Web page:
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The Not-So-Secret Life Of Samantha Bee

Jun 2, 2010 (Fresh Air)

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On The Daily Show, "Most Senior Correspondent" Samantha Bee conducts interviews with a range of hapless subjects — and often gets them to say things that they are likely to later regret.

Bee has spoken with a group of "revolutionaries" who wanted to make Long Island the 51st state. She's interviewed market analysts while dressed like a "money honey bee" to explain the financial crisis. And she tried (in vain) to get delegates at the 2008 Republican National Convention to say the word "choice" — a word, she says, the campaign had "eradicated from their vocabulary."

"Everybody got the memo," she recalled in an October 2008 Daily Show segment. "We're not going to talk about choice anymore. ... The "C" word used to be something else. Now it's choice."

Bee maintains a straight face as her subjects search for answers to her occasionally ridiculous questions. But she tells Fresh Air's Terry Gross that she always informs her interviewees what they're getting into ... sort of.

"We don't tell them the questions we're going to ask them, [but] they know where we come from," she says. "That doesn't necessarily mean that they know the show — many of them know the reputation of the show, but not the show specifically — they don't necessarily watch it."

In her new memoir, I Know I Am, But What Are You? Bee details her journey from young Canadian comic to correspondent for The Daily Show. She describes her teenage years stealing cars, her love affair with Jesus Christ and her early work in a touring children's show — one of many jobs she took while trying to start her comedy career.

But she says she doesn't regret the time that she spent in odd jobs onstage.

"Everything made sense when I was onstage," she says. "I got that approval I'd been craving, and that changed my life."


Interview Highlights

On learning about sex

"I was playing with my dollies at the time — getting them ready for bed, putting their hair in pin curls — when [my mother] tossed [a book] at me. It was this little red book. It wasn't a scientific book. It was just a book that described every sex act imaginable. And I was an avid reader so I opened up the book and I started reading and man, I had questions."

On working at The Daily Show and being a mom

"The Daily Show could not be more accommodating. It really is a very family-friendly place to work, and I think maybe that would surprise people. Maybe it wouldn't. But they are great about it. They are happy when people have children there. Nobody goes into distress or lockdown mode. Everybody's very warm and embracing and they've been so accommodating with us bringing our children with us when we go away. When we went to the conventions in 2008, I actually brought both my kids. Fletcher had just been born. He was only 8 weeks old. And we carted him off to Denver and everybody was so great about it. So they really make it possible for us."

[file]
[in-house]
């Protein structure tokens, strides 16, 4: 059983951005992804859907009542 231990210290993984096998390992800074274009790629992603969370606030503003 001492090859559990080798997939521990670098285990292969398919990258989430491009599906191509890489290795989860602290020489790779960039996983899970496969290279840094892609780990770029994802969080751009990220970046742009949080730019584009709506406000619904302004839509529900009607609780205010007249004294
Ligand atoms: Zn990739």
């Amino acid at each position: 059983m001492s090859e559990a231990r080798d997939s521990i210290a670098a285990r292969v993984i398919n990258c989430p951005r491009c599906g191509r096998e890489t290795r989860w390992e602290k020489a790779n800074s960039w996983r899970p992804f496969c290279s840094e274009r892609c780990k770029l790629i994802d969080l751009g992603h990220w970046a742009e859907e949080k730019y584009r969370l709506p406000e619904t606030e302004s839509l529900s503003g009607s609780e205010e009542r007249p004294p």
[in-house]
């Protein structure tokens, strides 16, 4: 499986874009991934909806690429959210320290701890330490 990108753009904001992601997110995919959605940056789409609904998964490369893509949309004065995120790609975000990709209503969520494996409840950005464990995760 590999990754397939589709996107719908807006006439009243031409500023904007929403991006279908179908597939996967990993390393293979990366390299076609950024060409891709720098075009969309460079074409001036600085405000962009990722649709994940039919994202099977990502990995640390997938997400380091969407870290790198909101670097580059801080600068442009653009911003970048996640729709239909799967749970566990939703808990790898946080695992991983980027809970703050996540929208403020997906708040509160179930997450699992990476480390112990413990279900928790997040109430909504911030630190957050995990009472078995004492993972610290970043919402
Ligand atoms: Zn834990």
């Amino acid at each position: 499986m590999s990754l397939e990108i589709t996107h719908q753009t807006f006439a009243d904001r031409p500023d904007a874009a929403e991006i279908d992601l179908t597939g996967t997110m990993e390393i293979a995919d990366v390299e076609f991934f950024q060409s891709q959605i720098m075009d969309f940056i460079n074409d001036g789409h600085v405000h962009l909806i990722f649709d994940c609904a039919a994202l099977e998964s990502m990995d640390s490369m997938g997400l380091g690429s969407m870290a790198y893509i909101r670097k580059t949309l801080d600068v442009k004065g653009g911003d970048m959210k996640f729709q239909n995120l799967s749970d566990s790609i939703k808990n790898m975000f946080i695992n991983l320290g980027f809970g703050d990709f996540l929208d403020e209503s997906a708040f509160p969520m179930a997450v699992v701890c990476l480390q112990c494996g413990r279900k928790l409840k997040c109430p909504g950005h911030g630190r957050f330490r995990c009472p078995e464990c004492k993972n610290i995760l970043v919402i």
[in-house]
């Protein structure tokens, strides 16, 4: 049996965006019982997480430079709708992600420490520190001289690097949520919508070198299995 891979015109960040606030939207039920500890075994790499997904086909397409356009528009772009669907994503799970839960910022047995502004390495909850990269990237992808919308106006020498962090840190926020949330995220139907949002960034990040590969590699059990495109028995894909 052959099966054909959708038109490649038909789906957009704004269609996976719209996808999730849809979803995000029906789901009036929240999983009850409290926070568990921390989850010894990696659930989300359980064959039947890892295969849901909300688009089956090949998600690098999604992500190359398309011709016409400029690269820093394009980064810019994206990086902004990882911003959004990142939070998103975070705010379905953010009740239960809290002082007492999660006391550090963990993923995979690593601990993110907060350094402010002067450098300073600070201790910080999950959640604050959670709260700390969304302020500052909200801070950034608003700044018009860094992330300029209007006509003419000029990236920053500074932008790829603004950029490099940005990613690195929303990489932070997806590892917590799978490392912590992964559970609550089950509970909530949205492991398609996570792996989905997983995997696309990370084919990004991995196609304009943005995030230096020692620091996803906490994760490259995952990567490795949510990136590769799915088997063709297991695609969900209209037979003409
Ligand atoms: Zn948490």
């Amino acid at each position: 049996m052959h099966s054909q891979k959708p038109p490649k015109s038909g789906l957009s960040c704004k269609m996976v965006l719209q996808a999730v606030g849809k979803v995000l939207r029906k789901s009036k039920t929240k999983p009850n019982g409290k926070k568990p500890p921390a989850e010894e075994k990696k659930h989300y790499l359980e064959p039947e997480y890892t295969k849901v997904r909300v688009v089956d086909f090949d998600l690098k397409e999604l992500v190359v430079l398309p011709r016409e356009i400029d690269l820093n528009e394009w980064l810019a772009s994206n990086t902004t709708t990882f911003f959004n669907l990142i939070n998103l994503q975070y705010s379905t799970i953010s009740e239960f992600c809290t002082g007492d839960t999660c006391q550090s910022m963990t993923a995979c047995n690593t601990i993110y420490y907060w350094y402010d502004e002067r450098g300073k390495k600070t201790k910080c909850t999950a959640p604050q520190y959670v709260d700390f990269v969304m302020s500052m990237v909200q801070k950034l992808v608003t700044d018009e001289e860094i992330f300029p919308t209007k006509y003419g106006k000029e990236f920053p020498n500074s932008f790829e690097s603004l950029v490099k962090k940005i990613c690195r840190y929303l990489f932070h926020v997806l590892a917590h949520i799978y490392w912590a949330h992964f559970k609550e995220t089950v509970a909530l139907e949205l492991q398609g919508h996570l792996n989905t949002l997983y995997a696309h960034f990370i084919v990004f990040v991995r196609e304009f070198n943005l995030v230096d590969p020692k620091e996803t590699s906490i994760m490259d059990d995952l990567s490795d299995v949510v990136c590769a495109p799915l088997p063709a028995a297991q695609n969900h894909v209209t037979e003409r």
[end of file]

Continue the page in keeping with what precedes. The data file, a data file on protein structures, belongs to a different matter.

On working with her husband, Jason Jones

"It's very helpful. It's really nice that they hired Jason because that makes it a lot easier on me because we have adult time together. Being at work is kind of like being on a date minus the S-E-X."

On being Canadian and making fun of universal health care on The Daily Show

"I love our health care system in Canada so it's a really hot-button issue for me as a person. And I remember ... I was taking the alternate point of view on the show and I had to tell everybody 'You know, I really like the Canadian [health care system] — hold on, I don't know if I can make a joke about that. It's really great up there.' It was very silly."

On satirizing the Catholic Church and the pope

"I'm a lapsed Catholic, Terry. A terribly lapsed Catholic, so it is joyful for me to do that. That is pure pleasure for me, I will say. ... I don't have any of that Catholic guilt. I've worked my way through that."

On having a crush on Jesus

"I've spoken to a lot of lapsed Catholics since I wrote the book and we all had a crush on Jesus. I mean, he was really designed that way for young girls to find him sexy and attractive. ... I can instantly recall the guy who played Jesus in Jesus of Nazareth — I mean, that was a really important part of it for me. I wouldn't have been interested in it at all if he hadn't had dazzling blue eyes and wonderful silky hair. I mean, would any of us?"

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